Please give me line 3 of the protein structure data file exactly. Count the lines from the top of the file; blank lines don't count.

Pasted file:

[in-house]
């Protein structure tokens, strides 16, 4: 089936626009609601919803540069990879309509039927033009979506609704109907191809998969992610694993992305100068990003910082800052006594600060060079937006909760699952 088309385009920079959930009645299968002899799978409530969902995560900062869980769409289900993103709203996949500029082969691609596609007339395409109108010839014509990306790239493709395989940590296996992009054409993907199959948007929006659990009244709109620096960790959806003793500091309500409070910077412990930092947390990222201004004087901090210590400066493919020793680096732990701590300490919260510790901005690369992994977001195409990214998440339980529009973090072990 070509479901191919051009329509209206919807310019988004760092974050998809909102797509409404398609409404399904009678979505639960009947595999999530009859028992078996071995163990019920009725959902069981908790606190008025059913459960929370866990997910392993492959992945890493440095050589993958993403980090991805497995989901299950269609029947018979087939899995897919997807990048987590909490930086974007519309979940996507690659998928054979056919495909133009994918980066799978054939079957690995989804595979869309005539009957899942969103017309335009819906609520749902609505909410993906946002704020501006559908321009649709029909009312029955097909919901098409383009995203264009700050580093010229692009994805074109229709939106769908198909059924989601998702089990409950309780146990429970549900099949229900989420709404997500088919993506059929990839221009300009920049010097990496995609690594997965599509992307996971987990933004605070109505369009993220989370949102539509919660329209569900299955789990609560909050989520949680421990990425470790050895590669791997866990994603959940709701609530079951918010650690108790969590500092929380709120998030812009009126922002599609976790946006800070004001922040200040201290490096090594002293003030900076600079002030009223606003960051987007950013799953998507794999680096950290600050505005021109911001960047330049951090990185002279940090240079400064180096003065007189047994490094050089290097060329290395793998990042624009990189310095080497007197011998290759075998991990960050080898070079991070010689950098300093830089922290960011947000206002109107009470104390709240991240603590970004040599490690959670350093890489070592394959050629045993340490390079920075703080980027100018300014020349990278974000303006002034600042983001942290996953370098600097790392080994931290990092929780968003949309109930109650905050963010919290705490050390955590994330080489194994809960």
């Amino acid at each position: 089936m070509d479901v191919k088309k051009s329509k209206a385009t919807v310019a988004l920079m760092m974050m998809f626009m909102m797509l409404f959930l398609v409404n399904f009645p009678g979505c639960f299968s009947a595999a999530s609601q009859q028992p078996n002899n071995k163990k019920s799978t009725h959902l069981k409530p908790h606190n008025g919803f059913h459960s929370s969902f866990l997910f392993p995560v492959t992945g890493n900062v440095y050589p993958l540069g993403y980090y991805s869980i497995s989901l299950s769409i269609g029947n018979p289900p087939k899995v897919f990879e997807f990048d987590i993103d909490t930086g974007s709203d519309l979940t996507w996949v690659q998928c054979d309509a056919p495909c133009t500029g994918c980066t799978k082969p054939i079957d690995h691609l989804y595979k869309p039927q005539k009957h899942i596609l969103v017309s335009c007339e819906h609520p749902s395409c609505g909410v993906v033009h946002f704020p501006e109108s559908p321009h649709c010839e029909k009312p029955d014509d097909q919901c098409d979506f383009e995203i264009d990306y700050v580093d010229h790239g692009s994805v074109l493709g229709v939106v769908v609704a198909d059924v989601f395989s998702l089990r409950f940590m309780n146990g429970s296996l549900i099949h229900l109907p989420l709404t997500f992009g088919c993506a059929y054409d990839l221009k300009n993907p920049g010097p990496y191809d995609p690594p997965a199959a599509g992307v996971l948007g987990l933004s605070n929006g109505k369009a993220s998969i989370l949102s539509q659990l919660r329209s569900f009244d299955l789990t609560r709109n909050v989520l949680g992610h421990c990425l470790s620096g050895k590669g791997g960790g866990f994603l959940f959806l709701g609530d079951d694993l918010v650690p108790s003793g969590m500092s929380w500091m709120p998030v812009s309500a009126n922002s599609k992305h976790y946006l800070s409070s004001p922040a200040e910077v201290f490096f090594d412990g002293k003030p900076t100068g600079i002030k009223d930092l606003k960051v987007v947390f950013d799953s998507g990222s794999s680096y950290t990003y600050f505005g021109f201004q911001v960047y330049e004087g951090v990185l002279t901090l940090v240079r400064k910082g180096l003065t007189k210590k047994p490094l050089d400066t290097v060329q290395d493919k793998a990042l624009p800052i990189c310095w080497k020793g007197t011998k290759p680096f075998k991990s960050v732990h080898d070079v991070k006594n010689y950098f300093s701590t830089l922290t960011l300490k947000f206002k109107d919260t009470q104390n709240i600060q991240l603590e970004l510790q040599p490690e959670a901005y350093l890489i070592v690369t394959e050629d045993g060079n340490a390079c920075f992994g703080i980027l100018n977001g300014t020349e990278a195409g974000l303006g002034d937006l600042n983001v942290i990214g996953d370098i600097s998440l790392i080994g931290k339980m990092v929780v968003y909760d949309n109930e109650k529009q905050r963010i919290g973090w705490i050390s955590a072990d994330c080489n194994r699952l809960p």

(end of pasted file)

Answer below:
């Amino acid at each position: 089936m070509d479901v191919k088309k051009s329509k209206a385009t919807v310019a988004l920079m760092m974050m998809f626009m909102m797509l409404f959930l398609v409404n399904f009645p009678g979505c639960f299968s009947a595999a999530s609601q009859q028992p078996n002899n071995k163990k019920s799978t009725h959902l069981k409530p908790h606190n008025g919803f059913h459960s929370s969902f866990l997910f392993p995560v492959t992945g890493n900062v440095y050589p993958l540069g993403y980090y991805s869980i497995s989901l299950s769409i269609g029947n018979p289900p087939k899995v897919f990879e997807f990048d987590i993103d909490t930086g974007s709203d519309l979940t996507w996949v690659q998928c054979d309509a056919p495909c133009t500029g994918c980066t799978k082969p054939i079957d690995h691609l989804y595979k869309p039927q005539k009957h899942i596609l969103v017309s335009c007339e819906h609520p749902s395409c609505g909410v993906v033009h946002f704020p501006e109108s559908p321009h649709c010839e029909k009312p029955d014509d097909q919901c098409d979506f383009e995203i264009d990306y700050v580093d010229h790239g692009s994805v074109l493709g229709v939106v769908v609704a198909d059924v989601f395989s998702l089990r409950f940590m309780n146990g429970s296996l549900i099949h229900l109907p989420l709404t997500f992009g088919c993506a059929y054409d990839l221009k300009n993907p920049g010097p990496y191809d995609p690594p997965a199959a599509g992307v996971l948007g987990l933004s605070n929006g109505k369009a993220s998969i989370l949102s539509q659990l919660r329209s569900f009244d299955l789990t609560r709109n909050v989520l949680g992610h421990c990425l470790s620096g050895k590669g791997g960790g866990f994603l959940f959806l709701g609530d079951d694993l918010v650690p108790s003793g969590m500092s929380w500091m709120p998030v812009s309500a009126n922002s599609k992305h976790y946006l800070s409070s004001p922040a200040e910077v201290f490096f090594d412990g002293k003030p900076t100068g600079i002030k009223d930092l606003k960051v987007v947390f950013d799953s998507g990222s794999s680096y950290t990003y600050f505005g021109f201004q911001v960047y330049e004087g951090v990185l002279t901090l940090v240079r400064k910082g180096l003065t007189k210590k047994p490094l050089d400066t290097v060329q290395d493919k793998a990042l624009p800052i990189c310095w080497k020793g007197t011998k290759p680096f075998k991990s960050v732990h080898d070079v991070k006594n010689y950098f300093s701590t830089l922290t960011l300490k947000f206002k109107d919260t009470q104390n709240i600060q991240l603590e970004l510790q040599p490690e959670a901005y350093l890489i070592v690369t394959e050629d045993g060079n340490a390079c920075f992994g703080i980027l100018n977001g300014t020349e990278a195409g974000l303006g002034d937006l600042n983001v942290i990214g996953d370098i600097s998440l790392i080994g931290k339980m990092v929780v968003y909760d949309n109930e109650k529009q905050r963010i919290g973090w705490i050390s955590a072990d994330c080489n194994r699952l809960p």